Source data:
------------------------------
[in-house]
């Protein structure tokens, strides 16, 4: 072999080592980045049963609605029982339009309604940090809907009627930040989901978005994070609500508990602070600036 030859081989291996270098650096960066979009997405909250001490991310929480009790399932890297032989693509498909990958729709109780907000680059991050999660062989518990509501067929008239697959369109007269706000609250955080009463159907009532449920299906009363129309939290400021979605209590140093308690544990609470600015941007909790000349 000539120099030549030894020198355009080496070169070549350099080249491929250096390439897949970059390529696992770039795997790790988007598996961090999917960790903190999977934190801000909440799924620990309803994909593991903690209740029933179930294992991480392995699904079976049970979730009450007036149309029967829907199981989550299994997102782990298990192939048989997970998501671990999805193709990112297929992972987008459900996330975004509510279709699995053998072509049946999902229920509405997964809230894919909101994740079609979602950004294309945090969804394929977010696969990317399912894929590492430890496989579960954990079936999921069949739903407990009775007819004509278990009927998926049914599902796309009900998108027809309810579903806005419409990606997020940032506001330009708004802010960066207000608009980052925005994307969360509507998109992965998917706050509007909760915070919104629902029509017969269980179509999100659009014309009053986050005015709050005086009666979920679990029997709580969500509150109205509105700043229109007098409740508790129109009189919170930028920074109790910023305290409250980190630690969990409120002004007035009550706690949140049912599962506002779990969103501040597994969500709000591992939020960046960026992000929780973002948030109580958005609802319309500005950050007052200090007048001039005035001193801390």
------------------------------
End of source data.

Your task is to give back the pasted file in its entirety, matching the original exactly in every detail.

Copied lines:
[in-house]
């Protein structure tokens, strides 16, 4: 072999080592980045049963609605029982339009309604940090809907009627930040989901978005994070609500508990602070600036 030859081989291996270098650096960066979009997405909250001490991310929480009790399932890297032989693509498909990958729709109780907000680059991050999660062989518990509501067929008239697959369109007269706000609250955080009463159907009532449920299906009363129309939290400021979605209590140093308690544990609470600015941007909790000349 000539120099030549030894020198355009080496070169070549350099080249491929250096390439897949970059390529696992770039795997790790988007598996961090999917960790903190999977934190801000909440799924620990309803994909593991903690209740029933179930294992991480392995699904079976049970979730009450007036149309029967829907199981989550299994997102782990298990192939048989997970998501671990999805193709990112297929992972987008459900996330975004509510279709699995053998072509049946999902229920509405997964809230894919909101994740079609979602950004294309945090969804394929977010696969990317399912894929590492430890496989579960954990079936999921069949739903407990009775007819004509278990009927998926049914599902796309009900998108027809309810579903806005419409990606997020940032506001330009708004802010960066207000608009980052925005994307969360509507998109992965998917706050509007909760915070919104629902029509017969269980179509999100659009014309009053986050005015709050005086009666979920679990029997709580969500509150109205509105700043229109007098409740508790129109009189919170930028920074109790910023305290409250980190630690969990409120002004007035009550706690949140049912599962506002779990969103501040597994969500709000591992939020960046960026992000929780973002948030109580958005609802319309500005950050007052200090007048001039005035001193801390």